The rising concentration of carbon dioxide is changing the Earth’s temperature. Scientists report the rise in average temperature as a temperature anomaly as shown in the figure below. The graph shows the annual mean and 5-year running mean of the temperature anomaly in global mean surface temperature. This temperature is the average of temperature recorded at weather stations all over the world. There is a distinct rise in temperature from around 1910 till 1940. There is no variation from 1940 to the early 1970s followed by a steady increase. In 1940 to late 1960s, due to the change in the trend, there was confusion whether the climate was warming or cooling. Scientists explained that this was caused by blocked sunlight due to industrial pollution and was enhanced by long-term climatic oscillations and changes in Earth’s orbits.  The warming trend resumed in 1975, and the scientific opinion started converging on global warming, not cooling. The increase in global mean surface temperature in 2017 is 0.9°C compared to the 1951-1980 average.

Global Mean Surface Temperature

Global Mean Surface Temperature

Visualization of Data on Climate Change

We have now an immense wealth of long-term data on weather variables. This data confirms that the climate is changing and it is changing very fast. There are more than 10,000 surface weather stations all over the world. Also, there are ships, weather radars, and satellites that gather precise data relevant to detect climate change and develop climate forecasts. Several international organizations are working tirelessly to assimilate and analyze this data. Following are the links to some of these visualizations:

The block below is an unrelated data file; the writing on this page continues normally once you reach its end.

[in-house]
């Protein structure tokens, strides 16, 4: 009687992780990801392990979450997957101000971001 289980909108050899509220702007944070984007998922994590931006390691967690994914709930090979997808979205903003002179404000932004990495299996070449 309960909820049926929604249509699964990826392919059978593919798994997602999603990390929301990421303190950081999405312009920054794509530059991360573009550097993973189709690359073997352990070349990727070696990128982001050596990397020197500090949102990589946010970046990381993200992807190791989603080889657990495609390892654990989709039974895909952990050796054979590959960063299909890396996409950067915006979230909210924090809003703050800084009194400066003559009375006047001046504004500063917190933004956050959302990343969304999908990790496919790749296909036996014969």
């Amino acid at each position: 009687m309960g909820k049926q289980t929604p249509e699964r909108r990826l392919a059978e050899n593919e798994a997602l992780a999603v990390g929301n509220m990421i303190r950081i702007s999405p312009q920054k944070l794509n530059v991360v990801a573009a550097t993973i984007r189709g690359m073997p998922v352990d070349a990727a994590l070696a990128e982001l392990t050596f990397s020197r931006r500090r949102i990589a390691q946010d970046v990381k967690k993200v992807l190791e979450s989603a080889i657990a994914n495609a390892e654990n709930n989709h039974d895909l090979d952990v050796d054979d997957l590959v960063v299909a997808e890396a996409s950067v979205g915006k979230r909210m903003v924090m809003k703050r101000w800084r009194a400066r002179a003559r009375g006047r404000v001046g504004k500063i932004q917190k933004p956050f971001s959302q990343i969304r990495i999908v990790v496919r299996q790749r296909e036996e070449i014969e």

• Earth’s temperature changes from 1880 to 2015 as a rolling 5-year average.
  • Change in temperatures in different parts of the globe
  • Changes in minimum Arctic sea ice (measured in September)
  • Global ice viewer developed by NASA shows the changes in ice mass in Greenland, Iceland, Arctic, and The link has images of the glacier loss at several locations:
  • The loss in Imja Glacier, Himalayas is seen in the images below.





  • Visualisation of sea level rise caused due to the melting of ice mass and warming of oceans


The long-term weather data shows a clear and distinctive sign of climate change. The data on surface temperature, heat content of oceans, changes in ice mass and sea level height shows unprecedented changes. The visualization of this data not only gives the evidence but rings a loud alarming bell.

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About the Author:

Manisha Jain is a PhD in Climate Studies from IIT Bombay, a premier engineering school in India. She is passionate about environment ever since she remembers. Her research work in the field of climate studies exposed her to deeper knowledge about the dynamics of climate change science and how humanity is likely to get affected. As an aside, she believes that similar to any other problem, the solution to climate change problem rests with each one of us, if only we chose to inform ourselves and respond.